Boulder has America’s Steepest County Road

January 10th, 2023

Lickskillet Road (Boulder County Road 89) is said to be America’s steepest county road, with an average gradient of 14.2% (and grades up to around 18%) over a mile of well-graded dirt road. The road’s highest point is in the town of Gold Hill, at an elevation of 8286 feet. How did the name Lickskillet come about? According to legend, a group of campers prepared a large meal. One camper arrived late, and when he went looking for food, all he found was an empty skillet. He licked the skillet because he was hungry, and the community has been known as Lick Skillet ever since.  Read More

Boulder Skyline Traverse!

January 7th, 2023

Boulder, CO, often known as the Boulder Bubble, is a magical place. It is a place where hipsters, bros, and outdoor enthusiasts gather. There are likely just as many yoga studios as there are dispensaries, hiking trails often appear in the middle of neighborhoods, and you can witness people biking to work in the middle of a snowstorm. The ambiance is so strong it is almost visible, and what better way to view the Bubble than from five separate peaks that make up the Skyline Traverse. In one very long day, you can summit Mount Sanitas, Flagstaff Mountain, Green Mountain, Bear Peak, and South Boulder... Read More

Coldest Recorded Temperature in Boulder ~ Top 3 on Record

January 7th, 2023

Many of us have moved to Boulder, CO  (elevation 5,328′) for the amazing weather and the 300 days of sunshine a year. Unfortunately, the weather in Boulder in the Wintertime can get COLD and very uncomfortable at times. Just remember Spring is around the corner! According to Extreme Weather Watch, here are the Top 3 Coldest Days on Record for Boulder, Colorado: The coldest temperature in Boulder, Colorado history is -33.0 °F which happened on January 17, 1930. 2)  February 8th, 1936  -27.9 °F  3)  December 22, 1990  -24.0 °F      Read More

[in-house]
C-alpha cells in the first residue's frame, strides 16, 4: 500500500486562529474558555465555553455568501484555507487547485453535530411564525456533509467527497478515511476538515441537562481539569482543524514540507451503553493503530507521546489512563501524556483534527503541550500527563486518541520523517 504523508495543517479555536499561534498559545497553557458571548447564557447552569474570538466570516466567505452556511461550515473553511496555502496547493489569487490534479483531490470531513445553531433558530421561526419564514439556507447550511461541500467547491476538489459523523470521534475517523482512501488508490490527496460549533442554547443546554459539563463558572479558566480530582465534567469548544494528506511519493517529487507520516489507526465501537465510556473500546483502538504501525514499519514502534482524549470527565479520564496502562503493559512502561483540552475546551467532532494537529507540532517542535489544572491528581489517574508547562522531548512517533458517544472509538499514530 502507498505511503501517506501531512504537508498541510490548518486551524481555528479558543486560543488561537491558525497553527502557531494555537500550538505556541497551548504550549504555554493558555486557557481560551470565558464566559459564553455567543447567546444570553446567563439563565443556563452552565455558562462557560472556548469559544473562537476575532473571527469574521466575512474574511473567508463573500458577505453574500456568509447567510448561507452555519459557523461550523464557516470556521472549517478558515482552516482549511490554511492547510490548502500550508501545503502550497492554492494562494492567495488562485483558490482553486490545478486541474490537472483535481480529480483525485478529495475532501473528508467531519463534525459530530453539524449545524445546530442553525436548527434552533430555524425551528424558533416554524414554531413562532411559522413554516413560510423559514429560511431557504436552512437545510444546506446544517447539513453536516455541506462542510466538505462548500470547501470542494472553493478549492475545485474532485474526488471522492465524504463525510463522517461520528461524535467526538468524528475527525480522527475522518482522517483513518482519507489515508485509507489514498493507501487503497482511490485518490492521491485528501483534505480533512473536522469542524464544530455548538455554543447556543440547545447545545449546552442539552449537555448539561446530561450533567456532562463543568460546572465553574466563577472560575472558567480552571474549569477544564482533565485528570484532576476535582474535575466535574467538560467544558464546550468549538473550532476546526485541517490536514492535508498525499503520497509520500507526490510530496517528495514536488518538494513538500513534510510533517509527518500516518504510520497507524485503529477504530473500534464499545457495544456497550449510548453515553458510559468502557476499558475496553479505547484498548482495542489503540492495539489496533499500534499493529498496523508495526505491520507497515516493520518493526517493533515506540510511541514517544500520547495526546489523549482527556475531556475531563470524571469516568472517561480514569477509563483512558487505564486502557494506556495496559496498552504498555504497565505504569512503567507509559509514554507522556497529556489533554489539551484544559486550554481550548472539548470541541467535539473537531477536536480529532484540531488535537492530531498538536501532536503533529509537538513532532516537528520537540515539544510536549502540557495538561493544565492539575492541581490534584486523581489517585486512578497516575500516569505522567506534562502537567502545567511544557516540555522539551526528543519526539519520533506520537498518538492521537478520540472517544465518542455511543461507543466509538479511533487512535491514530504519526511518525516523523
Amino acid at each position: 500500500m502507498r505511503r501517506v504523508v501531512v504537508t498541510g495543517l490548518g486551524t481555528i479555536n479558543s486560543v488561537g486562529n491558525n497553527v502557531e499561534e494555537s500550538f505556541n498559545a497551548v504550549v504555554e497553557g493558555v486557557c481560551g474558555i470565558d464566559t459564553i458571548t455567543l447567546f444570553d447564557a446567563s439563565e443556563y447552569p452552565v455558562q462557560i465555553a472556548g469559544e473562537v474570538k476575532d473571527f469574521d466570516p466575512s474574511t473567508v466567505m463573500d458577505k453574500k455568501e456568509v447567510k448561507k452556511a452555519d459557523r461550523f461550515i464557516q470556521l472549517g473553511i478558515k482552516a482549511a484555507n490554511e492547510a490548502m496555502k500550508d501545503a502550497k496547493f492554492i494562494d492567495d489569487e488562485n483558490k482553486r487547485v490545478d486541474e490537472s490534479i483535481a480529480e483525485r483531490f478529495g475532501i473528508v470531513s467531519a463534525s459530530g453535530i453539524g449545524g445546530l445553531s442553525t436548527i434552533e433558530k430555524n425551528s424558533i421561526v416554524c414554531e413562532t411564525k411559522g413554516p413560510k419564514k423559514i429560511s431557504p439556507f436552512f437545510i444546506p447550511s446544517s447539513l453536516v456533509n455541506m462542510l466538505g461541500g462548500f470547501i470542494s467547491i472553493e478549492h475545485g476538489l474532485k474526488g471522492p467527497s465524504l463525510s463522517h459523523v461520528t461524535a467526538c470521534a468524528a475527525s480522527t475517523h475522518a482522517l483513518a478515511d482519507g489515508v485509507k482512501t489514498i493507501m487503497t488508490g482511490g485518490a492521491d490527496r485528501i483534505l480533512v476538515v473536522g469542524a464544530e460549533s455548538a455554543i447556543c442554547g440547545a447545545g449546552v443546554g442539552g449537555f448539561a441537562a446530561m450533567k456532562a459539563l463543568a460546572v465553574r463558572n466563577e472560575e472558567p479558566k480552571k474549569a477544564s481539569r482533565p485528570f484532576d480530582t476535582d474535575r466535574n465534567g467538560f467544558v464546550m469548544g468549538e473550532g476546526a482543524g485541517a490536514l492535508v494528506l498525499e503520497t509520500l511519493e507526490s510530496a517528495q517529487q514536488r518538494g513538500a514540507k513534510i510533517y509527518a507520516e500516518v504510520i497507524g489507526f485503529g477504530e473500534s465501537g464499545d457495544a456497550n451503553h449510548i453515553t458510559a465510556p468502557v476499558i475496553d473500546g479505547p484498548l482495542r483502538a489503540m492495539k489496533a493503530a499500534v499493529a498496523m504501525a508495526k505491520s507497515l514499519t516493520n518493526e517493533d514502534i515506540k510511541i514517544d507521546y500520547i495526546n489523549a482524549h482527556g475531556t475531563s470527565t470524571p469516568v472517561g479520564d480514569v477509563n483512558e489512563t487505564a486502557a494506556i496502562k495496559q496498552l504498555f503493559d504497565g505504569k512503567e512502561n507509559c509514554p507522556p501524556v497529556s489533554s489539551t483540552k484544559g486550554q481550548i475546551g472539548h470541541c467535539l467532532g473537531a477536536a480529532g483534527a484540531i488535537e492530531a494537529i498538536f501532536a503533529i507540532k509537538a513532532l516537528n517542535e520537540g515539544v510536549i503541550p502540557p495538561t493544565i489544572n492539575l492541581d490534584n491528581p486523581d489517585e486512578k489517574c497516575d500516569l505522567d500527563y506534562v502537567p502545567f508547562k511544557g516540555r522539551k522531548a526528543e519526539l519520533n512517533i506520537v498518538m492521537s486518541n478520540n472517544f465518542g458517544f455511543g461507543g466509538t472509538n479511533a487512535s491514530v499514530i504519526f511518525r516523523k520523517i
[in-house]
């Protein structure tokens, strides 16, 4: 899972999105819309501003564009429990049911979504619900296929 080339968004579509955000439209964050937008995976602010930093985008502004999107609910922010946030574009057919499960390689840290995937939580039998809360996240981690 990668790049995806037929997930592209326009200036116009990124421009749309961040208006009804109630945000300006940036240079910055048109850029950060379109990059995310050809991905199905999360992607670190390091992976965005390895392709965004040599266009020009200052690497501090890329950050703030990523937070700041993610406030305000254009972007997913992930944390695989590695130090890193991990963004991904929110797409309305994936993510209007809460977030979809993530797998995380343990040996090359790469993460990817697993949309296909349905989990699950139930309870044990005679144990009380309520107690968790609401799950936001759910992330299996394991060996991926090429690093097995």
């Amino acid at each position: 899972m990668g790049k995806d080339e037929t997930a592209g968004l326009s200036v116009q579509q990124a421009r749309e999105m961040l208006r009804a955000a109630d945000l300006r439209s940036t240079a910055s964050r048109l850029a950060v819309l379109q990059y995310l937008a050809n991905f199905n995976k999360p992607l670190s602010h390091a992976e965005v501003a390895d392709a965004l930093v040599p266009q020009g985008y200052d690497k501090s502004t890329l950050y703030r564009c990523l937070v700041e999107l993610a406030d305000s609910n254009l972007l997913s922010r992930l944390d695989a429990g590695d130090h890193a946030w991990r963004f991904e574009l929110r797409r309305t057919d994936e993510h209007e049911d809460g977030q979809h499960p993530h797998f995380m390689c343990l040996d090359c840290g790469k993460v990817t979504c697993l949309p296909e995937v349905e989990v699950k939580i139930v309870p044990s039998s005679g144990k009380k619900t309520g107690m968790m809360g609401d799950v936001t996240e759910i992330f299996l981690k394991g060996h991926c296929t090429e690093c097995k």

Why Name a Lady Buffalo “Ralphie”?

January 6th, 2023

This title question, and the more general “Why a buffalo for a mascot?” answered below. Time to brush up on Buff history. Ralphie is the female buffalo mascot for CU Boulder. But why does this female buffalo sport a male name? And why did CU choose a bison mascot in the first place? The tradition began in 1934 when the university newspaper selected “Buffaloes” as the nickname for the university students. Three weeks later, a few students paid a rancher $25 to rent a bison calf and a cowboy to handle her. The calf had to be managed by all 4 students plus the ranch hand... Read More

The Most Popular Activities for Families in Boulder

January 5th, 2023

Family Statistics for Boulder:  – 33.9% are married – 7.9% are divorced – 33.8% are married with children – 12.1% have children, but are single (Data provided by bestplaces.net) According to the most recent Trip Advisor data. The following are the most popular family activities in Boulder, as voted on by visitors: 1 – Flatirons: The Flatirons are a group of rock formations in the western United States, near Boulder, Colorado, that are made up of flatirons and other irregular shapes. A group of five huge, numbered Flatirons may be found on the east slope of Green Mountain,... Read More